Here is a transcription of that instance. The double bar line indicates the end of the seventh chorus.

m125 - m136 of Herbie on "The Sorcerer" from Speak Like a Child

Then, leading into the ninth chorus, Herbie starts another motif and again displaces it rhythmically. In the transcription of the first part of the ninth chorus (below), this motif starts in measure 144.

m141 - m152 of Herbie on "The Sorcerer" from Speak Like a Child

In both the eighth and ninth choruses the pitches of these motifs follow an ascending pattern. Also, in both instances of rhythmic displacement Herbie generally decreases the amount of beats between recurrences of the motifs. One exception occurs in the ninth chorus (measures 148-149 of my transcription above) where he allows two full beats to pass between phrases that were only separated by one and a half beats.

Last, Herbie uses constant structure patterns in both recordings of "The Sorcerer."  In the first recording this idea begins on the downbeat of measure 61, four measures before the fifth chorus begins.

m57 - m68 of Herbie on "The Sorcerer" from Miles Davis' The Sorcerer

I suspect that the last note in measure 61 (F) was intended to be a G. Considering it as G, Herbie plays four measures of running eighth notes that arpeggiate different seventh chords. Furthermore, except for the the fourth seventh chord Herbie outlines all constant structure minor seventh chords. In order, they include A-7 G-7 | F-7 Eb-maj7 | C#-7 B-7 | A-7 G-7 |. Some of the notes from this pattern relate to the tune's original harmony. It makes more sense though to consider them all as part of this constant structure minor seventh chord idea. Each minor seventh chord, regardless of whether Herbie arpeggiates it ascending or descending, has a root one whole step lower than the previous chord. When Herbie plays the notes Ab F at the beginning of the fifth chorus it becomes clear that he finished the constant structure pattern that he had in mind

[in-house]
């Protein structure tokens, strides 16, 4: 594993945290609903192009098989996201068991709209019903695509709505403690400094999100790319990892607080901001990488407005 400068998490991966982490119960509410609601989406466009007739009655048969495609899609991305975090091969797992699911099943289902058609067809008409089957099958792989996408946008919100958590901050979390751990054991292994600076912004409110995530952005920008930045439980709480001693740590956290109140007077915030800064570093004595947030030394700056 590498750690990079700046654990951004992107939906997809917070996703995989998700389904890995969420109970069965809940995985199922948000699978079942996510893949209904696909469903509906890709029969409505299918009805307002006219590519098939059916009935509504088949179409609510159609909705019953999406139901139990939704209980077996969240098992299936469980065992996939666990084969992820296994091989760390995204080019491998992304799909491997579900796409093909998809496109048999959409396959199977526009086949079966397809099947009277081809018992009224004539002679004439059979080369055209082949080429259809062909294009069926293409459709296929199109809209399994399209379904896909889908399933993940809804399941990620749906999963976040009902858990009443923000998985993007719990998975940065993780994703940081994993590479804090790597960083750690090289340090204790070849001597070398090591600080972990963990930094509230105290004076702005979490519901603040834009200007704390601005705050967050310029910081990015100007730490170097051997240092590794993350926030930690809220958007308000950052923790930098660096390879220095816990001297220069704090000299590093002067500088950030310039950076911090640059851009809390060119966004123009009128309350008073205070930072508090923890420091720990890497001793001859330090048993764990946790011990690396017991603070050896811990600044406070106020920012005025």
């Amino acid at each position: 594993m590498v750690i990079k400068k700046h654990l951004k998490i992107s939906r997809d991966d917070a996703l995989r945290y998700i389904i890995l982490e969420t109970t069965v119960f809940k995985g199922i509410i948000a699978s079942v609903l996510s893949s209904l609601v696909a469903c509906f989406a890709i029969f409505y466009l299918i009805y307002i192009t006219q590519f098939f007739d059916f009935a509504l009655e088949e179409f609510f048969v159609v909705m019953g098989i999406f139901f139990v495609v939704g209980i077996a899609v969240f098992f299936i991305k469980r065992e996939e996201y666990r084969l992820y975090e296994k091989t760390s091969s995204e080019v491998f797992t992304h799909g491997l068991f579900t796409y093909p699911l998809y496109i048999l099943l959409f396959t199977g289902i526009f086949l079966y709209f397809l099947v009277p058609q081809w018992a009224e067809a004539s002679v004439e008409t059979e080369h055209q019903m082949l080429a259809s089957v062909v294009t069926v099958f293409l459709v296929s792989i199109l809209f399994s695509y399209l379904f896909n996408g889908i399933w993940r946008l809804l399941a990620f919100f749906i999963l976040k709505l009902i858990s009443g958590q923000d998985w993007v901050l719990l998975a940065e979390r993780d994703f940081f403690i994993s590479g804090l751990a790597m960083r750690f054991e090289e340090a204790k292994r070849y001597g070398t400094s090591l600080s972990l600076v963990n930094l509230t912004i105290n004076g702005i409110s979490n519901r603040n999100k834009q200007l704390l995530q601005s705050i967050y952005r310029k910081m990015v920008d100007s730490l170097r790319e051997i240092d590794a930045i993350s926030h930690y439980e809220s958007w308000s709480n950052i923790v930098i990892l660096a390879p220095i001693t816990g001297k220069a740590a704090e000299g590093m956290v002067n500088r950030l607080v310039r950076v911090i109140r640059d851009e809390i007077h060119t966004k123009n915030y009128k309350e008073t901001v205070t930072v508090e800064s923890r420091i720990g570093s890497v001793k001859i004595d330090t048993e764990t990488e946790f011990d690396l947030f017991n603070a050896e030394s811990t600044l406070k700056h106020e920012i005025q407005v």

Similarly, in Herbie's solo on the second recording he plays a constant structure minor seventh pattern while exiting the twelfth chorus (measures 207-208 below). This pattern is six minor-seventh chords played as eighth-note triplets over two measures. Since four notes comprise each minor seventh chord, playing this pattern as eight note triplets implies the larger rhythm of half note triplets in those two measures. Rhythm aside, this constant structure pattern follows the root motion in ascending half steps rather than descending whole steps as in the first solo.

m201 - m216 of Herbie on "The Sorcerer" from Speak Like a Child

If you are thirsting for more Herbie on "The Sorcerer" here's a link for another burning live version.

Herbie Hancock VSOP 2 (1983)

And for thoroughness, my transcription of Herbie's solo on "The Sorcerer" from Speak Like a Child follows. 

*Originally published under a pseudonym on 25 February, 2014.